Assuming this utopian hall of fame materializes, what would be the broad criteria under which cricketers are admitted or voted in? Who lets them in? I underscored baseball’s subjectiveness earlier but there are some parameters under which those debates operate. In some sense, outfielders who hit fewer than 500 home runs or pitchers who didn’t pitch at a certain high level (Earned run average <=3 ?) for at least ten years are not usually voted in. What would such criteria for cricket look like?

Here are my thoughts on some very basic first-level filtering criteria, accounting for the over 130 years of history the sport has.

1) For the test match hall of fame, batsmen should check off at least two of the three boxes - Over 120 innings, average at least in the forties and played at the highest level for at least eight years. To me, these account for longevity, skill and consistency. For bowlers, a strike rate of at least 50, eight years at the highest level and at least 250 wickets should be the three corresponding boxes.

2) The voting should be divided and weighed between fans of the sport, statisticians and cricketers. Anyone voted into the hall of fame should be given an automatic vote on who else gets in. A 2/3rds majority threshold should be needed once votes are weighted and counted.

laraobama

3) Every cricketer not in the hall of fame should be eligible every year. This way, performances and perception of performances are allowed to change over time accounting for changes in the world around them. An Alec Stewart candidacy for the hall of fame doesn’t look so bad now, does it? Did it look as good in 2003?

4) There should not be an artificial cap of players that can get in to the hall of fame in a year. Merits need to be fleshed out comprehensively and not via a cap on the number of entrants.

It is possible that a cricket hall of fame becomes another horse trading tool. It is possible that criteria are even more hazy than baseball. It is possible that a cricket hall of fame is the worst idea since matches between the ICC and Australia were deemed official. But in every case and in every way, a concept that recognizes and charts the history of cricket, the stalwarts of the game and provides both a constant fodder for debate and a shrine to those who worship the gentleman’s game is a good idea by me.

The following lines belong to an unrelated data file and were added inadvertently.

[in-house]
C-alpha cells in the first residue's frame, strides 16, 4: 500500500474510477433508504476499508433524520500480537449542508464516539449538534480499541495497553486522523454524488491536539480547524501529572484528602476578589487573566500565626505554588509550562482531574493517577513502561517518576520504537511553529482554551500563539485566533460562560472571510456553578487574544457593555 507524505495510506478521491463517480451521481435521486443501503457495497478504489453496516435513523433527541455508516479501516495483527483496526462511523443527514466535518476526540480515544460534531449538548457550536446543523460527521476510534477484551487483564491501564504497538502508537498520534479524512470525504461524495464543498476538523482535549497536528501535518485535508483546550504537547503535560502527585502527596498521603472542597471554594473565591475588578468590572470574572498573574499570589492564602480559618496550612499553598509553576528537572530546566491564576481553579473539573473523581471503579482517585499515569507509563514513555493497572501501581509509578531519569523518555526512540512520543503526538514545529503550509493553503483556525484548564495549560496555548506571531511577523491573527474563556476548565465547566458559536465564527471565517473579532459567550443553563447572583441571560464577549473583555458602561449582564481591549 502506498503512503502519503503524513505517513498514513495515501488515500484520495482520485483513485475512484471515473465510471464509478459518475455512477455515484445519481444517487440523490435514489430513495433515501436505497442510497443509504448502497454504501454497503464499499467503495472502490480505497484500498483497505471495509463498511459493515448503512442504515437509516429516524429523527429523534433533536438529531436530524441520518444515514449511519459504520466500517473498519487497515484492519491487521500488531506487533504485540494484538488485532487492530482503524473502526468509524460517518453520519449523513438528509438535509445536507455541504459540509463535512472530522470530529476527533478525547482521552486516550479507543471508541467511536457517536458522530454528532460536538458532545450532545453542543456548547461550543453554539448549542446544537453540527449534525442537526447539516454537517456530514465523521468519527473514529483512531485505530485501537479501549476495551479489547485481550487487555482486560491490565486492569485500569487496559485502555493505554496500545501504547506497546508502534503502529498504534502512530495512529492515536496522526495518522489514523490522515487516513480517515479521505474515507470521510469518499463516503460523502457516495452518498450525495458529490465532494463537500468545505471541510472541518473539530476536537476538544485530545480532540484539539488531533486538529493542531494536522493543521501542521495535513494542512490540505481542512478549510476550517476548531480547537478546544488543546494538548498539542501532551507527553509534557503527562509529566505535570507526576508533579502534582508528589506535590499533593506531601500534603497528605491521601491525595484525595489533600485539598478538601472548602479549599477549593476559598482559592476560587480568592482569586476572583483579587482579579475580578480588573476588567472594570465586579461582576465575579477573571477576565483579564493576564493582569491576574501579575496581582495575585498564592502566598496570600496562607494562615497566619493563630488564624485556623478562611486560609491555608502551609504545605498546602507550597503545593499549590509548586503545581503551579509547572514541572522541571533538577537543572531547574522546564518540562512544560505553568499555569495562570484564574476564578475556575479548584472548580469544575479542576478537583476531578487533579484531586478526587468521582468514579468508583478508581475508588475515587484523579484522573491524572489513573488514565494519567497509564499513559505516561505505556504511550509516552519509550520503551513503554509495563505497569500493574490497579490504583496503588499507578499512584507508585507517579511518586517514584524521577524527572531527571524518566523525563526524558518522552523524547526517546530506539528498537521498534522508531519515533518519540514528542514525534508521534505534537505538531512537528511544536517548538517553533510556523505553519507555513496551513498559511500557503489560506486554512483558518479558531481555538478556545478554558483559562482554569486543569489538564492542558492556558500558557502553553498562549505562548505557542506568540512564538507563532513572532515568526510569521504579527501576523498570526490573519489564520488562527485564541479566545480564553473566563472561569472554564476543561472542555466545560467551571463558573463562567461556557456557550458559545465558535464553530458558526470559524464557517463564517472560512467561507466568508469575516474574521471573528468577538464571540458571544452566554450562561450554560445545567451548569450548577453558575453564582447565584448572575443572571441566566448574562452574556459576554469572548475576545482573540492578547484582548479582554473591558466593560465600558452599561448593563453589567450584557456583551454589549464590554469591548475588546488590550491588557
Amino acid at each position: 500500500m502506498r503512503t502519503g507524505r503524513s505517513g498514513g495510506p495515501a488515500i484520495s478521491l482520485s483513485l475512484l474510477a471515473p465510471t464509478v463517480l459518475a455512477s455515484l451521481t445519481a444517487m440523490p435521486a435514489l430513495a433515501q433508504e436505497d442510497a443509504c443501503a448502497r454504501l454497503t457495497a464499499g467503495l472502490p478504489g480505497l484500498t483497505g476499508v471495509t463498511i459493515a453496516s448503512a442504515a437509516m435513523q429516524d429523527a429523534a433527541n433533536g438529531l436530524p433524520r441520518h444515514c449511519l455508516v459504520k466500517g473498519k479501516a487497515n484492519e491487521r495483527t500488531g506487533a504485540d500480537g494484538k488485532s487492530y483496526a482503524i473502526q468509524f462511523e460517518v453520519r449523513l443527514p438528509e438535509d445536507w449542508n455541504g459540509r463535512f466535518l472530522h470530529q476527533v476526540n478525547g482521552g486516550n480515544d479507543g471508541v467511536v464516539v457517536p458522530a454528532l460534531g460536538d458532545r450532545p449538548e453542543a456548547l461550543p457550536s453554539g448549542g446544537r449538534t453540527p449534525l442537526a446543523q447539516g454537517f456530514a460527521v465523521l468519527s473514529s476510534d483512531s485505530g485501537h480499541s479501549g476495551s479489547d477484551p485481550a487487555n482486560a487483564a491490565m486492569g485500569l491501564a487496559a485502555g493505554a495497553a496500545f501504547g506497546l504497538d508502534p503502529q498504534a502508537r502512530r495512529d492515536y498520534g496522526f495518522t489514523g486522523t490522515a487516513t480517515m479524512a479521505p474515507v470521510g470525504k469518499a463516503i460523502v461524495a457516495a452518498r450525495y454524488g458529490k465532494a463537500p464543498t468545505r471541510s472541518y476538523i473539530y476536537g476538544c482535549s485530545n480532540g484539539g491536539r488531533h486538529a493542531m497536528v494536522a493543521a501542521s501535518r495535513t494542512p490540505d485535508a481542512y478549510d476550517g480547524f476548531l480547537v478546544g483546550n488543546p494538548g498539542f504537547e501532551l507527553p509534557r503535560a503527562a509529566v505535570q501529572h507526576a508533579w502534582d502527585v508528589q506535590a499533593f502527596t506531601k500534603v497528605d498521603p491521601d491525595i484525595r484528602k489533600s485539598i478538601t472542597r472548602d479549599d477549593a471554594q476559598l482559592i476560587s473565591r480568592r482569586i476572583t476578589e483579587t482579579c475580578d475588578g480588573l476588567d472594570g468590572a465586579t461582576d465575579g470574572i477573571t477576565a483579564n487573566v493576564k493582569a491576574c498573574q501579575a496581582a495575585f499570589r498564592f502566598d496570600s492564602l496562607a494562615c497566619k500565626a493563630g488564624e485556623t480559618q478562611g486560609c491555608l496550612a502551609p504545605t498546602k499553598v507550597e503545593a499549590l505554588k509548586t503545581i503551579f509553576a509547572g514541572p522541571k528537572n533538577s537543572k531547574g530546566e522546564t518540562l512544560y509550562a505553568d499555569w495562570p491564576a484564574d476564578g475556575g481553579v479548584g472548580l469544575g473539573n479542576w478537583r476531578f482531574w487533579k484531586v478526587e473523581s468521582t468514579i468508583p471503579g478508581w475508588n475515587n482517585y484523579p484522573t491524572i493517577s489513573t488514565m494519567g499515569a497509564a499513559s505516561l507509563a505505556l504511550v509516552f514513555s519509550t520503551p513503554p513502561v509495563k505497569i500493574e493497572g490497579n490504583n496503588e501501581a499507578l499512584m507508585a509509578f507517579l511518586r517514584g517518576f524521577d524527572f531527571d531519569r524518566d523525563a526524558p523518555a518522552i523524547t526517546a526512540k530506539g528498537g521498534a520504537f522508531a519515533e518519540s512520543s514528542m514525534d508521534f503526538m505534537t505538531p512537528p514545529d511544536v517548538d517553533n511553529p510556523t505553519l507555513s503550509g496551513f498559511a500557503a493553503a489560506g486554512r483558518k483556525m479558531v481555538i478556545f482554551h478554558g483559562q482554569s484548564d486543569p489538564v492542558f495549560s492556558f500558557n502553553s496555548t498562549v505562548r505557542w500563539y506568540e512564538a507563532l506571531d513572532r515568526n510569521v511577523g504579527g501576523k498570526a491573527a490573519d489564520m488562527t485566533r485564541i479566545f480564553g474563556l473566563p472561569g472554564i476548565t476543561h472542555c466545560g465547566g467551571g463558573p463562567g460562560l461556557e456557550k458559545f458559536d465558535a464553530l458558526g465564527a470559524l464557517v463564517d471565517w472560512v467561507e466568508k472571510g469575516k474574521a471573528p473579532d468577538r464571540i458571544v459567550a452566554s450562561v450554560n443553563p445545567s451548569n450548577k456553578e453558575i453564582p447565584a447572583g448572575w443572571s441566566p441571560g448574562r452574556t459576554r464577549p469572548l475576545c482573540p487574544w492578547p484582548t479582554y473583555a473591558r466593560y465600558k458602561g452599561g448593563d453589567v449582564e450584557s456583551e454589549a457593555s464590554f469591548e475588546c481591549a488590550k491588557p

Let’s make it happen! What else would you like in a cricket hall of fame?

Posted by & filed under NFL.

Image courtesy Google image search and the Creative Commons License

For the third year in a row, my friend (who was unfortunately born into the pre-existing condition of 49ers fandom) Mark and I are exchanging emails as the NFL playoffs kickoff. In 2011 it was in anticipation of a 49ers at Packers match-up that never transpired. In 2012 it was ahead of a game I knew the Packers would lose. In 2013…….

Dear happy and soon-to-be-sad Shyam,

On Sunday night, you sent the following text:

“Thought game would be a pick ‘em. Instead it is sf – 2.5. Vegas loves ur team. Not a good sign for me.”

First, let me say, didn’t I call this two weeks ago? Niners coming to Lambeau for a playoff game. Couldn’t ask for a better way to close out the season than the same way it started. Better yet, time for us to talk some smack! Perfection.

Second, take a moment to enjoy from where the Packers came. Given up for dead with Rodgers gimpy collarbone. Coming back, only to be given up for dead again. And Rodgers finally comes back in week 17 to lead an improbable victory and division title? That’s like the most gut-wrenching-est fairy tale season ever. But you’re in like (Matt) Flynn, and that’s all that matters when we get to the playoffs. Time to play some craps.

Third, you have to look at past history to understand the betting line. Although that 8-7-1 division title gives you a home game in the first round of the playoffs, you’ve got the 12-4 49ers coming for a visit and recent results haven’t been too favorable for the greenies. I’ll put it like this: Kap owns you pretty hard, with his legs… or his arm. Sure, you looked great against the likes of the no-D 8-8 Bears and the other dregs in your division ( Lions ), but how do you think the Packers will fare against a real defense? We already know the Packers’ D is hardly a fence.

(Aside: When is the NFL going to start rewarding strong “wild card” teams with a home game over a weak division winner?)

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That said, there are concerns in ninertown. The defense hasn’t been as stout the last few weeks; it seems to be turning into the porous version from last year’s playoffs. Sadly, Kap isn’t superhuman (Editor’s comment: Mark may or may not have sent the pasted photo here as an image file and said it reveals otherwise), and their offense is still a huge question mark. (Exhibit A: first quarter in Arizona versus rest of game.) And the Lambeau advantage shouldn’t be underestimated. I recall thinking the Saints would pound the Seahawks a couple playoffs ago, back in the NFC Worst days, only to see them lose in Seattle. It’s back to that crapshoot where anything can happen, so I wouldn’t advise the Niners to take the Packers for granted, despite recent history. I like the Niners’ chances, of course, but this is no way a gimmie. No playoff game is a gimmie.

The 49ers *should* win this game… and the right to play in Seattle the following week, at which point I will secretly hope the Niners win while proclaiming they have no chance.